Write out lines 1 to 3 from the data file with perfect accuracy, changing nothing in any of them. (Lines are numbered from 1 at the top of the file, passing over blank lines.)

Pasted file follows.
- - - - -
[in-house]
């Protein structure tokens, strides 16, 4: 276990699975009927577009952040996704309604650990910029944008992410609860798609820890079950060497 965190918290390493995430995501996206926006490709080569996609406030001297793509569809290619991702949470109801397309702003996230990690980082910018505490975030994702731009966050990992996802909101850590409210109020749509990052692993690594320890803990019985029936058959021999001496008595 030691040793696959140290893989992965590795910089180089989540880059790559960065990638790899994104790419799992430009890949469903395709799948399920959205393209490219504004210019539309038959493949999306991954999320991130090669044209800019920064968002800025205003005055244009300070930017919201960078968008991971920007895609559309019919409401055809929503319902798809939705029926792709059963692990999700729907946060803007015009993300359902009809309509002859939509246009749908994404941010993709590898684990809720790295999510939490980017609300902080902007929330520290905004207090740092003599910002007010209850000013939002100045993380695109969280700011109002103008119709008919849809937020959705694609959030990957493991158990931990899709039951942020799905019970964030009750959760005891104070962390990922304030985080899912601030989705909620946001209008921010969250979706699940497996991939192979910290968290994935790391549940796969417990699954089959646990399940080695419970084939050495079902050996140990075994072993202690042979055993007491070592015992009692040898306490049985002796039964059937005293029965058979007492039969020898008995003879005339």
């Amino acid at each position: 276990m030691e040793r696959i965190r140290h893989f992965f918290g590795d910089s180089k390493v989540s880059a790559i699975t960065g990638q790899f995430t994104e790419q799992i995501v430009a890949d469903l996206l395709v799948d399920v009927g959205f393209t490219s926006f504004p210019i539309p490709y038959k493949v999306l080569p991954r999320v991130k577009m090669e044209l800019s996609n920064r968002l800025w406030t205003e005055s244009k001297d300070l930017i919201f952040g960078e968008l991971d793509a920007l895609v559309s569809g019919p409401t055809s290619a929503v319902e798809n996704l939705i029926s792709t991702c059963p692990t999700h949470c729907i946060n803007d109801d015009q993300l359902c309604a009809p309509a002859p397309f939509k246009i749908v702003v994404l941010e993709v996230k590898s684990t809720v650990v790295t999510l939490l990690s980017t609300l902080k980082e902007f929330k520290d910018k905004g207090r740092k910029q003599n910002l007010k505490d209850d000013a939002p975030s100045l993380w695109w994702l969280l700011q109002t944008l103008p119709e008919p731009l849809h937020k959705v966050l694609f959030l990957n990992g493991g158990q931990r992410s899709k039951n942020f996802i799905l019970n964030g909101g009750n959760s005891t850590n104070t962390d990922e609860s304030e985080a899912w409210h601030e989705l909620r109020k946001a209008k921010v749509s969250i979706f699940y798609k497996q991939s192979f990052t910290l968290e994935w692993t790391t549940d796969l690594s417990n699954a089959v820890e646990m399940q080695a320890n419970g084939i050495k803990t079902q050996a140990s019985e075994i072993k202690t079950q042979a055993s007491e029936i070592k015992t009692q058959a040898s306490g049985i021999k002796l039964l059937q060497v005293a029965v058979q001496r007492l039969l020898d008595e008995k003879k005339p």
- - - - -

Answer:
[in-house]
């Protein structure tokens, strides 16, 4: 276990699975009927577009952040996704309604650990910029944008992410609860798609820890079950060497 965190918290390493995430995501996206926006490709080569996609406030001297793509569809290619991702949470109801397309702003996230990690980082910018505490975030994702731009966050990992996802909101850590409210109020749509990052692993690594320890803990019985029936058959021999001496008595 030691040793696959140290893989992965590795910089180089989540880059790559960065990638790899994104790419799992430009890949469903395709799948399920959205393209490219504004210019539309038959493949999306991954999320991130090669044209800019920064968002800025205003005055244009300070930017919201960078968008991971920007895609559309019919409401055809929503319902798809939705029926792709059963692990999700729907946060803007015009993300359902009809309509002859939509246009749908994404941010993709590898684990809720790295999510939490980017609300902080902007929330520290905004207090740092003599910002007010209850000013939002100045993380695109969280700011109002103008119709008919849809937020959705694609959030990957493991158990931990899709039951942020799905019970964030009750959760005891104070962390990922304030985080899912601030989705909620946001209008921010969250979706699940497996991939192979910290968290994935790391549940796969417990699954089959646990399940080695419970084939050495079902050996140990075994072993202690042979055993007491070592015992009692040898306490049985002796039964059937005293029965058979007492039969020898008995003879005339």
């Amino acid at each position: 276990m030691e040793r696959i965190r140290h893989f992965f918290g590795d910089s180089k390493v989540s880059a790559i699975t960065g990638q790899f995430t994104e790419q799992i995501v430009a890949d469903l996206l395709v799948d399920v009927g959205f393209t490219s926006f504004p210019i539309p490709y038959k493949v999306l080569p991954r999320v991130k577009m090669e044209l800019s996609n920064r968002l800025w406030t205003e005055s244009k001297d300070l930017i919201f952040g960078e968008l991971d793509a920007l895609v559309s569809g019919p409401t055809s290619a929503v319902e798809n996704l939705i029926s792709t991702c059963p692990t999700h949470c729907i946060n803007d109801d015009q993300l359902c309604a009809p309509a002859p397309f939509k246009i749908v702003v994404l941010e993709v996230k590898s684990t809720v650990v790295t999510l939490l990690s980017t609300l902080k980082e902007f929330k520290d910018k905004g207090r740092k910029q003599n910002l007010k505490d209850d000013a939002p975030s100045l993380w695109w994702l969280l700011q109002t944008l103008p119709e008919p731009l849809h937020k959705v966050l694609f959030l990957n990992g493991g158990q931990r992410s899709k039951n942020f996802i799905l019970n964030g909101g009750n959760s005891t850590n104070t962390d990922e609860s304030e985080a899912w409210h601030e989705l909620r109020k946001a209008k921010v749509s969250i979706f699940y798609k497996q991939s192979f990052t910290l968290e994935w692993t790391t549940d796969l690594s417990n699954a089959v820890e646990m399940q080695a320890n419970g084939i050495k803990t079902q050996a140990s019985e075994i072993k202690t079950q042979a055993s007491e029936i070592k015992t009692q058959a040898s306490g049985i021999k002796l039964l059937q060497v005293a029965v058979q001496r007492l039969l020898d008595e008995k003879k005339p």